“My deputies and I are being forced to ignore what we consider to be blatantly criminal activity,” said Sheriff Chad Day. “Our hands are tied. The abuses are great. ‘Legal marijuana’ is frequently illegal—even under Colorado’s misguided law—and criminal activity on many levels has become increasingly prevalent. We desperately need the courts to step in and give us a definitive resolution of this conflict of laws,” Sheriff Day concluded.
“Amendment 64, and laws like it, translate into much more accessibility to, and use of, marijuana, including by our youth. How can that possibly be a good thing?” asked Charles Moser, the county attorney for Sherman, Wallace and Greeley Counties, Kansas. In Sherman County alone, the presence of Colorado-sourced marijuana has more than tripled the prosecutions of suspected felons on marijuana charges. “Amendment 64 forces prosecutors like me to make difficult choices—because of our limited resources and our expanding and overburdened court dockets—on prosecutions, settlements and the nature of settlements.”
Sheriff Justin Smith highlighted the threat, “What we do not need are more stoned students, more stoned employees and more stoned drivers—and that is precisely what Amendment 64 has produced.”
“The case for federal preemption is very strong,” said Mark A. de Bernardo of Jackson Lewis, an attorney for the sheriffs and prosecutors. “Congress has passed numerous laws and approved numerous conventions and treaties, which bind the United States to a policy of vigorous interdiction and unqualified prohibition of marijuana and other Schedule I drugs.”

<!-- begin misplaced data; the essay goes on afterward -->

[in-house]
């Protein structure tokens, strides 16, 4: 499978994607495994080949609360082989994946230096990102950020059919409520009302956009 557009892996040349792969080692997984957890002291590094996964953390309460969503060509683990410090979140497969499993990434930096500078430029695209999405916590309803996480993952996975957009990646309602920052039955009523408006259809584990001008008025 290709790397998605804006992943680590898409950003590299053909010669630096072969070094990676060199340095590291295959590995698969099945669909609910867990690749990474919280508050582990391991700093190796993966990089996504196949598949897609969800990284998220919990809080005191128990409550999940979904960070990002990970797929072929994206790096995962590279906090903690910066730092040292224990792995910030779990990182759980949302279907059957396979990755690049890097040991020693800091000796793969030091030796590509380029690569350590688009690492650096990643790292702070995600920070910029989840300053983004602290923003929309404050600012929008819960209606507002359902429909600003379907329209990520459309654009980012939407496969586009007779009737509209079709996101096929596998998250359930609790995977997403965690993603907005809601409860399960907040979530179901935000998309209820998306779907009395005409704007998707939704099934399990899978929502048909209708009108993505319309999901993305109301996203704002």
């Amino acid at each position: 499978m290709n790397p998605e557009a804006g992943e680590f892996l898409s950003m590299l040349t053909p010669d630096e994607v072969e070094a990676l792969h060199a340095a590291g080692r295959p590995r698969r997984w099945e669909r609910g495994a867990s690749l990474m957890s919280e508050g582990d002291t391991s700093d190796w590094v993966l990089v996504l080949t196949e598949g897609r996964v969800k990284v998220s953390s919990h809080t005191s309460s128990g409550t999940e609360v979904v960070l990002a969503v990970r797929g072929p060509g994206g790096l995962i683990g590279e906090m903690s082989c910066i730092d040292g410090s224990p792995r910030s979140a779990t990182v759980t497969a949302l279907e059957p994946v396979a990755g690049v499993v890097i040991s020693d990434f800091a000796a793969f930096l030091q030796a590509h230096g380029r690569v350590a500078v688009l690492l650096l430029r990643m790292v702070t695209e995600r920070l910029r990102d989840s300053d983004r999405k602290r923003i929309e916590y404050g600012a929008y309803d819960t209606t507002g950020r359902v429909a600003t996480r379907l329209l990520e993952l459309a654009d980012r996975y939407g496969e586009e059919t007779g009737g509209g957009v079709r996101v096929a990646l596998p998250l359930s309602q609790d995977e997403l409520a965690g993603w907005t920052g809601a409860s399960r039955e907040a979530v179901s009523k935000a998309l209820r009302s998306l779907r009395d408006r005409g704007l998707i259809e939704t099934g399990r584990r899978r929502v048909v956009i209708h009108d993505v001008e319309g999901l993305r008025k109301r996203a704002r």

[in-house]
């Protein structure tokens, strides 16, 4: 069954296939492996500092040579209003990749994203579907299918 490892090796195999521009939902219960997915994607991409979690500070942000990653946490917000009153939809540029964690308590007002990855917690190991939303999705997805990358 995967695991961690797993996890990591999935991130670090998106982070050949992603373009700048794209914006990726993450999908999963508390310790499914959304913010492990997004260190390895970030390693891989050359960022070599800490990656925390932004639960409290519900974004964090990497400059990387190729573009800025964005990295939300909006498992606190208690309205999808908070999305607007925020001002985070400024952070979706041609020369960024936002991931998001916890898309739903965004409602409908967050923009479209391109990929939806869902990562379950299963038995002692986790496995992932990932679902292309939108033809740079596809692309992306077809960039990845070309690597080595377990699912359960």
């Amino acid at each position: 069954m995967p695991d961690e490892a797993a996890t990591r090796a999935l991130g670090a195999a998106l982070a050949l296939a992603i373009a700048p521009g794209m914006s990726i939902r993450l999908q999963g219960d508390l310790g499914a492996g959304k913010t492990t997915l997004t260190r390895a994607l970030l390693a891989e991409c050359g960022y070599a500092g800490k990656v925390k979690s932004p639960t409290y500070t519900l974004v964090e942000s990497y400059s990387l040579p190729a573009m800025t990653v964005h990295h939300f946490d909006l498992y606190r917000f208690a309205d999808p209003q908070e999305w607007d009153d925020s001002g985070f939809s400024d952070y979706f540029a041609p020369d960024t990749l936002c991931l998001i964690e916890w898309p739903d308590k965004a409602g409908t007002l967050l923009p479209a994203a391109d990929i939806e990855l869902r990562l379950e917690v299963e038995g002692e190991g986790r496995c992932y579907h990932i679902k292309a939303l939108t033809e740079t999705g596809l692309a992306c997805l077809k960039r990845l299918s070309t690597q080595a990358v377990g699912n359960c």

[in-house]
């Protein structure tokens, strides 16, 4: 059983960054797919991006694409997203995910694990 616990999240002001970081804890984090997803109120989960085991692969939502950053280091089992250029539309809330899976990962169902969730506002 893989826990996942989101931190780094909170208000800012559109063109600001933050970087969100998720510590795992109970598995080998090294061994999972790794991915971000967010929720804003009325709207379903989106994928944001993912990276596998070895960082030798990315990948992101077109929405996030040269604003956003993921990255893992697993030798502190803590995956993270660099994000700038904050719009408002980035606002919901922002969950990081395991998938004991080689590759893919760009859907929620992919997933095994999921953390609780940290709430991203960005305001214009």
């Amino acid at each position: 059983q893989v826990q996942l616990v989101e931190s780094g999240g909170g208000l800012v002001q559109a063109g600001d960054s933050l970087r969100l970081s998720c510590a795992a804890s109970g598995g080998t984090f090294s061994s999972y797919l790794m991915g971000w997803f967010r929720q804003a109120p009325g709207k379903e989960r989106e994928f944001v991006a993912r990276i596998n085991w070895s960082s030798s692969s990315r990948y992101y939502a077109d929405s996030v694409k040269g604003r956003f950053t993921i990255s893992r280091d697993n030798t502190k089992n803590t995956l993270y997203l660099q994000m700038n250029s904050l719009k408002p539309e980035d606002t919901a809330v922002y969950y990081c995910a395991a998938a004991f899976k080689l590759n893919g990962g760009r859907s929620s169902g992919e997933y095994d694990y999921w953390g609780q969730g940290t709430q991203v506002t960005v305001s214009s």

“The Controlled Substances Act specifically states that ‘Federal control of the intrastate incidents of the traffic in controlled substances is essential to the effective control of the interstate incidents of such traffic’,” de Bernardo underscored. “Could Congress have been any clearer?”
The Nebraska and Kansas plaintiffs also are seeking to have Amendment 64 declared unconstitutional, but on the basis that Amendment 64 is forcing a substantial diversion of limited staffing and budgetary resources, and thus hurting their communities.
“Our highways are being flooded with Colorado-sourced marijuana as drug dealers are transporting marijuana and its even more dangerous byproducts into our counties and through our state,” said Sheriff Burton Pianalto of Sherman County, Kansas. “The criminal activity is blatant, rampant and steadily getting worse.”